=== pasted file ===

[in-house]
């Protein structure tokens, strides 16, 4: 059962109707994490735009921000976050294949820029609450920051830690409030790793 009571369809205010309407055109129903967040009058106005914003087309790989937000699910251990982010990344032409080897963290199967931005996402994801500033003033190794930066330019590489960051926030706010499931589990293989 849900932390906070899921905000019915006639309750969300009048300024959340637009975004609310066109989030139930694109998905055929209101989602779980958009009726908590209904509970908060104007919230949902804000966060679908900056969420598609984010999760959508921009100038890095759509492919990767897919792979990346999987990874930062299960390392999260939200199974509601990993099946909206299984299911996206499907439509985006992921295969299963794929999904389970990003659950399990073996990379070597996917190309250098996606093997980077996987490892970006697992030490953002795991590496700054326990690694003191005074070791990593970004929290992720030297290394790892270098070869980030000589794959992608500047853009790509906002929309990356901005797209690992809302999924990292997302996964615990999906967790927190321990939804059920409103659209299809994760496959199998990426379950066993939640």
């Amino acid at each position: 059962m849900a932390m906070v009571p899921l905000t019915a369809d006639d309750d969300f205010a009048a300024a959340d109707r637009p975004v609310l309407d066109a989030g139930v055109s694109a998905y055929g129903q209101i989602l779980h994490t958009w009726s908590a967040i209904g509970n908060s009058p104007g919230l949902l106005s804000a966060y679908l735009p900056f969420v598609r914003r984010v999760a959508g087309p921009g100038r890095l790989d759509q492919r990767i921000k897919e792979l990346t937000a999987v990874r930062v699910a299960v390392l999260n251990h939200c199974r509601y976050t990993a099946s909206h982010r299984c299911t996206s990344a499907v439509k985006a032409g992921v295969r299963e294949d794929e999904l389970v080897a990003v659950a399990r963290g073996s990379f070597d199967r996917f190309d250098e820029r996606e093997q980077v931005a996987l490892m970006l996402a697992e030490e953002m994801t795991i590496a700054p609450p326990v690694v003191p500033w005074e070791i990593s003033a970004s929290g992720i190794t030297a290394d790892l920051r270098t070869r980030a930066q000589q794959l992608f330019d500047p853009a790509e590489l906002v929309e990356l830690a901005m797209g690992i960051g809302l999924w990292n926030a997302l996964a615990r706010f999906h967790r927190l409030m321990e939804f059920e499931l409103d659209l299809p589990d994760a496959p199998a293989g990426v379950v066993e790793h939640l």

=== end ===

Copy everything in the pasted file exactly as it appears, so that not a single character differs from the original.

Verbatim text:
[in-house]
């Protein structure tokens, strides 16, 4: 059962109707994490735009921000976050294949820029609450920051830690409030790793 009571369809205010309407055109129903967040009058106005914003087309790989937000699910251990982010990344032409080897963290199967931005996402994801500033003033190794930066330019590489960051926030706010499931589990293989 849900932390906070899921905000019915006639309750969300009048300024959340637009975004609310066109989030139930694109998905055929209101989602779980958009009726908590209904509970908060104007919230949902804000966060679908900056969420598609984010999760959508921009100038890095759509492919990767897919792979990346999987990874930062299960390392999260939200199974509601990993099946909206299984299911996206499907439509985006992921295969299963794929999904389970990003659950399990073996990379070597996917190309250098996606093997980077996987490892970006697992030490953002795991590496700054326990690694003191005074070791990593970004929290992720030297290394790892270098070869980030000589794959992608500047853009790509906002929309990356901005797209690992809302999924990292997302996964615990999906967790927190321990939804059920409103659209299809994760496959199998990426379950066993939640």
């Amino acid at each position: 059962m849900a932390m906070v009571p899921l905000t019915a369809d006639d309750d969300f205010a009048a300024a959340d109707r637009p975004v609310l309407d066109a989030g139930v055109s694109a998905y055929g129903q209101i989602l779980h994490t958009w009726s908590a967040i209904g509970n908060s009058p104007g919230l949902l106005s804000a966060y679908l735009p900056f969420v598609r914003r984010v999760a959508g087309p921009g100038r890095l790989d759509q492919r990767i921000k897919e792979l990346t937000a999987v990874r930062v699910a299960v390392l999260n251990h939200c199974r509601y976050t990993a099946s909206h982010r299984c299911t996206s990344a499907v439509k985006a032409g992921v295969r299963e294949d794929e999904l389970v080897a990003v659950a399990r963290g073996s990379f070597d199967r996917f190309d250098e820029r996606e093997q980077v931005a996987l490892m970006l996402a697992e030490e953002m994801t795991i590496a700054p609450p326990v690694v003191p500033w005074e070791i990593s003033a970004s929290g992720i190794t030297a290394d790892l920051r270098t070869r980030a930066q000589q794959l992608f330019d500047p853009a790509e590489l906002v929309e990356l830690a901005m797209g690992i960051g809302l999924w990292n926030a997302l996964a615990r706010f999906h967790r927190l409030m321990e939804f059920e499931l409103d659209l299809p589990d994760a496959p199998a293989g990426v379950v066993e790793h939640l």